International Justice Monitor

A project of the Open Society Justice Initiative

After Ntaganda’s Testimony, Trial Proceeds Mostly in Closed Session

Hearings in the trial of Bosco Ntaganda at the International Criminal Court (ICC) have mostly proceeded in closed session since the accused concluded giving evidence in his own defense. The testimony of three individuals who have testified after Ntaganda, all of them via video link, has mostly been heard in closed session.

On Monday, Witness D201, believed to be a former head teacher in a school in Congo’s Ituri district, testified about students’ school attendance patterns during ethnic conflict in the region in 2002 and 2003. It is unclear what school the witness worked at and how his testimony related to the charges against Ntaganda.

Earlier on Monday, Witness D007 also testified, predominantly in closed session. This individual also appears to have been a member of staff at an unnamed school in Ituri at the time Ntaganda and his fighters in the Union of Congolese Patriots (UPC) militia allegedly committed various war crimes and crimes against humanity.

Among the 18 counts Ntaganda is on trial for are rape and sexual slavery of child soldiers, as well as enlisting and conscripting child soldiers under the age of 15 and using them to participate actively in hostilities. Last June, prosecution witness P190 testified that Ntaganda grabbed children from a boy’s primary school and conscripted them into the UPC. The witness stated that Ntaganda led a group of soldiers in a raid on the school in Muzipela and took an unspecified number of children whom he drafted into the militia.

It is not known if the testimonies of Witness D201 and Witness D007 were linked to the alleged abduction of children at the school in Muzipela. School records have previously been used by the defense to question the age at which witnesses who claim to have been child soldiers joined rebel groups.

In his testimony, Ntaganda claimed the UPC screened its recruits to weed out individuals who did not meet requirements, such as those who were underage. He said recruits deemed too young to serve in the group were sent back to their homes.

In the August 17, 2017 application to hear the testimony of D201 and D007 via video link, defense lawyers stated that these witnesses were expected to “attest to very limited and specific facts” with direct examination lasting no more than an hour. The defense also indicated that remote testimony would reduce their period of absence from work and “lessen the danger” that could result from their participation in the trial becoming known.

Meanwhile, last Friday judges heard the evidence of Richard Bahati Zawadi, also via video link, from Bunia town in Congo. Appearing without any protective measures, Zawadi testified about his training at Kyankwanzi military school in Uganda, where hundreds of Congolese rebel recruits were trained by the Ugandan army.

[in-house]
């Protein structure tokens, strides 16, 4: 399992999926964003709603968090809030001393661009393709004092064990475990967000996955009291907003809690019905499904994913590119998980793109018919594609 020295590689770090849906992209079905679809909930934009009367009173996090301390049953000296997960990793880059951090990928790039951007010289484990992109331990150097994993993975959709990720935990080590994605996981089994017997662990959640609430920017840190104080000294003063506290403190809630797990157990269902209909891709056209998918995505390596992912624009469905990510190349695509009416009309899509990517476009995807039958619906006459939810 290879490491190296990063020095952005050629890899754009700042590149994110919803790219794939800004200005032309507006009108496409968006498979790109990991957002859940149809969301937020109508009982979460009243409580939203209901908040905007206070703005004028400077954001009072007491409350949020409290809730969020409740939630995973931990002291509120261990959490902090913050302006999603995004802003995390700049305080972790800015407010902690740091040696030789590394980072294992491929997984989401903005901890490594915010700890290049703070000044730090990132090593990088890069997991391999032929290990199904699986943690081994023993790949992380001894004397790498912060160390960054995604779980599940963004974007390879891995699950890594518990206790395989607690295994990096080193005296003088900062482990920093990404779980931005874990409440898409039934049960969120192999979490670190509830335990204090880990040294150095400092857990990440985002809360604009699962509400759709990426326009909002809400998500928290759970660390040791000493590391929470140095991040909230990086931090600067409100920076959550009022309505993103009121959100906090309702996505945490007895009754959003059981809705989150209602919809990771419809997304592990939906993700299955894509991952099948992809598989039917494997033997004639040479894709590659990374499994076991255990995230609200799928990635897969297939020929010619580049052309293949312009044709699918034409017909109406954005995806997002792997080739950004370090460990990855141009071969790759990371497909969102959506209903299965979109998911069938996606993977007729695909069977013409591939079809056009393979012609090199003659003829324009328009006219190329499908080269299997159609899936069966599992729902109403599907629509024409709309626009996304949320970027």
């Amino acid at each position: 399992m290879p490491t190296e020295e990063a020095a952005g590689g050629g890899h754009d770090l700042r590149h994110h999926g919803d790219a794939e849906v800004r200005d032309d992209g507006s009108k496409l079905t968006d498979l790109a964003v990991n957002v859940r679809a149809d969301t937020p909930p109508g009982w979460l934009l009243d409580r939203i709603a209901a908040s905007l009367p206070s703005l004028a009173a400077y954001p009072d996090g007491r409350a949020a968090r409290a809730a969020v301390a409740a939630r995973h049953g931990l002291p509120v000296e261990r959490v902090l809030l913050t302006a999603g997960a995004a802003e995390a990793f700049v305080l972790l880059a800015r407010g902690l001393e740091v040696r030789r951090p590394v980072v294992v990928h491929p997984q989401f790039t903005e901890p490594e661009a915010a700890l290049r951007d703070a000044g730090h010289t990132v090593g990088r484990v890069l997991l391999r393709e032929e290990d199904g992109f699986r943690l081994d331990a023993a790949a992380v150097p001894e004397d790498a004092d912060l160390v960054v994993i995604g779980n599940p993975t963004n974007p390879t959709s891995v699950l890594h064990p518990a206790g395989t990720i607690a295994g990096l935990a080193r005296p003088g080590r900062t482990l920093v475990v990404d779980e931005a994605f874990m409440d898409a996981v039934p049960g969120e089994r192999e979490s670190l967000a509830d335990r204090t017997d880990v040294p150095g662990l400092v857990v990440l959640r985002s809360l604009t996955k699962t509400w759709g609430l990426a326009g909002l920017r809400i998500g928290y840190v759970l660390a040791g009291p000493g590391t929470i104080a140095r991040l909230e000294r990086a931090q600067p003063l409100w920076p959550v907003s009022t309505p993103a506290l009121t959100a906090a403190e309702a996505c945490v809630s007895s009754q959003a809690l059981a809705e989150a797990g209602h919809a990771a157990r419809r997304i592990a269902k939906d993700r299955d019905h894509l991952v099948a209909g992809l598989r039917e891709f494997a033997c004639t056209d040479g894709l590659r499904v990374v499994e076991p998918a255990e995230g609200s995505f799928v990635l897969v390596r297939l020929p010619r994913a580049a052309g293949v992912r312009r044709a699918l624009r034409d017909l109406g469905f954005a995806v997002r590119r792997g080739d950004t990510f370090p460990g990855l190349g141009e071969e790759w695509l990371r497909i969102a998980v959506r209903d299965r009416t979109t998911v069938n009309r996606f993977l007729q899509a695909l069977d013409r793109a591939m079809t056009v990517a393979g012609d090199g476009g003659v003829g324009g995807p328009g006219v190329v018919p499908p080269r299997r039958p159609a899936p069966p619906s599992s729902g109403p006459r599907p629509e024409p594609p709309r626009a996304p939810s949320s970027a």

The Ntaganda trial has previously heard that Congolese child soldiers were trained at Kyankwanzi. According to the prosecution, in August 2000, Uganda’s army airlifted up to 700 Congolese militia fighters to train them at two military schools in Uganda. The trainees allegedly included up to 163 children, some under the age of 18 and others below 15 years of age, some of whom went on to serve in the UPC.

The prosecution has produced evidence showing that at the time, there were efforts by United Nations Children’s Fund (UNICEF) to secure the demobilization of the 163 underage recruits who were in Kyankwanzi.

Under questioning by defense lawyer Christopher Gosnell, Zawadi said he did not provide his date of birth to UNICEF officials who visited the training camp. “When we arrived there, we were very young, they asked where we are coming from. Then they took photos of us,” recalled the witness. He added that when he arrived at Kyankwanzi, he was not sure which militia group he was part of, although he was later given a military uniform that indicated that he was a member of the Congolese Popular Army (APC). The APC and UPC are among the Congolese rebel groups whose fighters were trained at the Ugandan military facility.

Ntaganda, the former deputy chief of staff of the UPC, is on trial at the court based in The Hague over 18 counts of war crimes and crimes against humanity, including murder, rape, sexual slavery, pillaging, and use of child soldiers. The alleged crimes, which Ntaganda denies, were committed in Congo’s Ituri district during 2002 and 2003.

Thomas Lubanga, the UPC’s leader, was the first person to be convicted by the ICC. He is currently serving a 14-year prison sentence for the recruitment, enlistment, and use of children under 15 years old in an armed conflict.

Hearings in the Ntaganda trial are scheduled to continue on Thursday, September 21, with the testimony of a new defense witness.

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